Within Higher Education there is increasing need to make transparent the processes that regulate student assessment. The activity I presented at the HEA annual conference examines the prickly subject of academic learning outcomes, and considers how we can help make their definitions more explicit and easier for all students to engage with. A student with exceptional capabilities may already address every learning outcome successfully without ever having to read them, However, many students find the terminology that academies use to present the learning outcomes confusing. Staff help this a little by considering and discussing the relevant LOS for each particular unit at the launch of each brief and thats about it. So I would question –
Is that enough?
What about the students that miss unit briefings?
What about perpetual non attenders?
What doe all that academic jargon really say?
How can I help my student understand this more clearly?
And why are learning outcomes, that are so intrinsic to the final assessment of a students work, not integrated into the course structure more successfully?
The main intention of the workshop was to present an activity that encouraged student and staff dialogue in relation to understanding the learning outcomes and through a socially situated, shared practice to establish common standards that the group feel best represent the academic Learning Outcome descriptors.
The activity was modeled on workshops piloted within the NUA Design School alongside UG and PG students. It consisted of a series of rapid mind mapping and group discussions to aid and support student cognition of the academic learning outcome process and also to help students and staff to mutually agree on the explicit requirements as represented by academic learning outcomes.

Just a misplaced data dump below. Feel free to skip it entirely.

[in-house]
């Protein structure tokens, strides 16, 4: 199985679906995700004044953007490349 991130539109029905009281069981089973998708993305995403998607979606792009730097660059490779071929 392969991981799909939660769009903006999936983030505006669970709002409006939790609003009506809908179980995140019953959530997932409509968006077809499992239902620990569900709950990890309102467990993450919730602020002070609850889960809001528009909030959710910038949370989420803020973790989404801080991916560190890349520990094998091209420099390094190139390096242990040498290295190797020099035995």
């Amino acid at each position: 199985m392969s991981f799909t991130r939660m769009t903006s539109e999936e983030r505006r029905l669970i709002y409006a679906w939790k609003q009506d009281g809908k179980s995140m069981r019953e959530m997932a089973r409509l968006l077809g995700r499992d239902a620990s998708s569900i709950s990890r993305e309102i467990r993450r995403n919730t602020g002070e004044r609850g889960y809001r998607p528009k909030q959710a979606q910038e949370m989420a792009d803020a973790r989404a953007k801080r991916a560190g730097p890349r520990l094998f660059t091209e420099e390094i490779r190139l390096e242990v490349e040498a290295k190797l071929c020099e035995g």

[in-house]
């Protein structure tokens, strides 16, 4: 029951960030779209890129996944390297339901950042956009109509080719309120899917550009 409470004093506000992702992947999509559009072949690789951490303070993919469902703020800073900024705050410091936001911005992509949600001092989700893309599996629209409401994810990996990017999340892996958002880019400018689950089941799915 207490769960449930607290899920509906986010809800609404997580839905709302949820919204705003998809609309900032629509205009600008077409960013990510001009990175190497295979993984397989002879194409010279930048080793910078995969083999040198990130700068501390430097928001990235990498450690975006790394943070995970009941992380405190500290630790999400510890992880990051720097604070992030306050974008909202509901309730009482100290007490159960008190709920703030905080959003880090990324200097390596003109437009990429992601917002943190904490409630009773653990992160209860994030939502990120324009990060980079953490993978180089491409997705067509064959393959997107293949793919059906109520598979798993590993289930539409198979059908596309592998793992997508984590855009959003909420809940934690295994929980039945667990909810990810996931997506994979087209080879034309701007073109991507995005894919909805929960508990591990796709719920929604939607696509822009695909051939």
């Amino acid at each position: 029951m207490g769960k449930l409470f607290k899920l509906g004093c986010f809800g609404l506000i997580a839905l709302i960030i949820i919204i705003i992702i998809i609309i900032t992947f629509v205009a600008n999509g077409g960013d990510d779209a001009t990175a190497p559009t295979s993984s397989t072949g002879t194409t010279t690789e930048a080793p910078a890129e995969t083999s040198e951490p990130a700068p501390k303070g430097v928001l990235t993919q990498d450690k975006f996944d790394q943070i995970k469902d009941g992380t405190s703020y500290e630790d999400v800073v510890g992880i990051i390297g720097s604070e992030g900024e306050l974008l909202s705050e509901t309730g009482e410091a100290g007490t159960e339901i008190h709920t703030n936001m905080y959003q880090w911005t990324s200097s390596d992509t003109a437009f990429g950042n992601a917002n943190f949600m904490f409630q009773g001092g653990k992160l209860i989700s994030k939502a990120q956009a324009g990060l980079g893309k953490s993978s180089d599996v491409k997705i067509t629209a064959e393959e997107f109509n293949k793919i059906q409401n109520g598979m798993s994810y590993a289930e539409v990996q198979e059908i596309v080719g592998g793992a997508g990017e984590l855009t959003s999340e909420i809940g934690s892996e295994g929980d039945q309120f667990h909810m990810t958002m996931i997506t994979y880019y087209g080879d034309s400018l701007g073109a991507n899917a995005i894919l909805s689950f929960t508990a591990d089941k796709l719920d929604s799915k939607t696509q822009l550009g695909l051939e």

Break out session: 01:
Each group is provided with the opportunity to discuss their changes, additions, motives and any conflicts they had whilst revising the original definition.
Break out session: 02:
Each group is asked to revisit their Learning Outcome revision and reduce the interpretation to a short and succinct statement, in the understanding that these final statements will contribute to the development of a series a flash cards to assist discussion within subsequent group tutorials.
Break out session: 03:
A final session provides each group with the opportunity to present their mutually agreed learning outcome definitions to the rest of the class, and for the entire group to discuss advantages and possible disadvantages in adopting these new definitions within critiques and tutorials.
Prototype flash cards developed within piloted workshops demonstrate how these new definitions are used within the learning environment, cards also demonstrate how such activities can be lead towards the development of a useful design strategy / learning tool.
Slides from my HEA conference workshop event can be downloaded HERE